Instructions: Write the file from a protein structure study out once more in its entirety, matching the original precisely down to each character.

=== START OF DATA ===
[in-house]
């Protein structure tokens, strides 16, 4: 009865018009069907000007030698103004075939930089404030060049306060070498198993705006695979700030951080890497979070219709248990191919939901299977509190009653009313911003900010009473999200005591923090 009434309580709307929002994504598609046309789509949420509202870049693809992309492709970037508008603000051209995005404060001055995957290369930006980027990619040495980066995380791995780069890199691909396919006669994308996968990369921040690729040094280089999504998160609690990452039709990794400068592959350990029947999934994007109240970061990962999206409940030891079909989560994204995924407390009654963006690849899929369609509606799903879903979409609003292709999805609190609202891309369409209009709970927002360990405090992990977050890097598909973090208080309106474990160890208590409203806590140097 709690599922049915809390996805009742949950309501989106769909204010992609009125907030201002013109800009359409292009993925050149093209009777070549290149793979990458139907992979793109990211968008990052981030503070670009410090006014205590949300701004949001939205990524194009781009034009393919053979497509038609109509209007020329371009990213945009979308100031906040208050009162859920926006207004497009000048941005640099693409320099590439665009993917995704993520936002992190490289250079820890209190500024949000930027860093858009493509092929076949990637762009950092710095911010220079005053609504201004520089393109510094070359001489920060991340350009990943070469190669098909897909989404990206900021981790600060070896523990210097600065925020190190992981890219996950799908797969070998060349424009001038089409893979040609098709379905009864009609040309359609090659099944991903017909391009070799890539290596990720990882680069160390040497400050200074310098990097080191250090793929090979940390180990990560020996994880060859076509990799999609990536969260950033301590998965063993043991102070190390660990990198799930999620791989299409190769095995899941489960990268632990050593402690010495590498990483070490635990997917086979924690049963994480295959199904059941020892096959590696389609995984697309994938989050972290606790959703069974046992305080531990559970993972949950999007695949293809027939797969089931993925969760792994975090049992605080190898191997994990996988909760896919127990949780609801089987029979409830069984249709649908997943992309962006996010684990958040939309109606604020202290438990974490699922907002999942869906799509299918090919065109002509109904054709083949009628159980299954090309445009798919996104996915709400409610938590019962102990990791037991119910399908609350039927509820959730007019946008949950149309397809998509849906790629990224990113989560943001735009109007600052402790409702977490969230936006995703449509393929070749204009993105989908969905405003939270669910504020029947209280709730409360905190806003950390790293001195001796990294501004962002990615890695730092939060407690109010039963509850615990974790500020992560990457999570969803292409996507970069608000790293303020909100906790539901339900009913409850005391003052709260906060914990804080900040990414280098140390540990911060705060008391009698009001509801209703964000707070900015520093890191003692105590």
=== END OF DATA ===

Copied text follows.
[in-house]
């Protein structure tokens, strides 16, 4: 009865018009069907000007030698103004075939930089404030060049306060070498198993705006695979700030951080890497979070219709248990191919939901299977509190009653009313911003900010009473999200005591923090 009434309580709307929002994504598609046309789509949420509202870049693809992309492709970037508008603000051209995005404060001055995957290369930006980027990619040495980066995380791995780069890199691909396919006669994308996968990369921040690729040094280089999504998160609690990452039709990794400068592959350990029947999934994007109240970061990962999206409940030891079909989560994204995924407390009654963006690849899929369609509606799903879903979409609003292709999805609190609202891309369409209009709970927002360990405090992990977050890097598909973090208080309106474990160890208590409203806590140097 709690599922049915809390996805009742949950309501989106769909204010992609009125907030201002013109800009359409292009993925050149093209009777070549290149793979990458139907992979793109990211968008990052981030503070670009410090006014205590949300701004949001939205990524194009781009034009393919053979497509038609109509209007020329371009990213945009979308100031906040208050009162859920926006207004497009000048941005640099693409320099590439665009993917995704993520936002992190490289250079820890209190500024949000930027860093858009493509092929076949990637762009950092710095911010220079005053609504201004520089393109510094070359001489920060991340350009990943070469190669098909897909989404990206900021981790600060070896523990210097600065925020190190992981890219996950799908797969070998060349424009001038089409893979040609098709379905009864009609040309359609090659099944991903017909391009070799890539290596990720990882680069160390040497400050200074310098990097080191250090793929090979940390180990990560020996994880060859076509990799999609990536969260950033301590998965063993043991102070190390660990990198799930999620791989299409190769095995899941489960990268632990050593402690010495590498990483070490635990997917086979924690049963994480295959199904059941020892096959590696389609995984697309994938989050972290606790959703069974046992305080531990559970993972949950999007695949293809027939797969089931993925969760792994975090049992605080190898191997994990996988909760896919127990949780609801089987029979409830069984249709649908997943992309962006996010684990958040939309109606604020202290438990974490699922907002999942869906799509299918090919065109002509109904054709083949009628159980299954090309445009798919996104996915709400409610938590019962102990990791037991119910399908609350039927509820959730007019946008949950149309397809998509849906790629990224990113989560943001735009109007600052402790409702977490969230936006995703449509393929070749204009993105989908969905405003939270669910504020029947209280709730409360905190806003950390790293001195001796990294501004962002990615890695730092939060407690109010039963509850615990974790500020992560990457999570969803292409996507970069608000790293303020909100906790539901339900009913409850005391003052709260906060914990804080900040990414280098140390540990911060705060008391009698009001509801209703964000707070900015520093890191003692105590």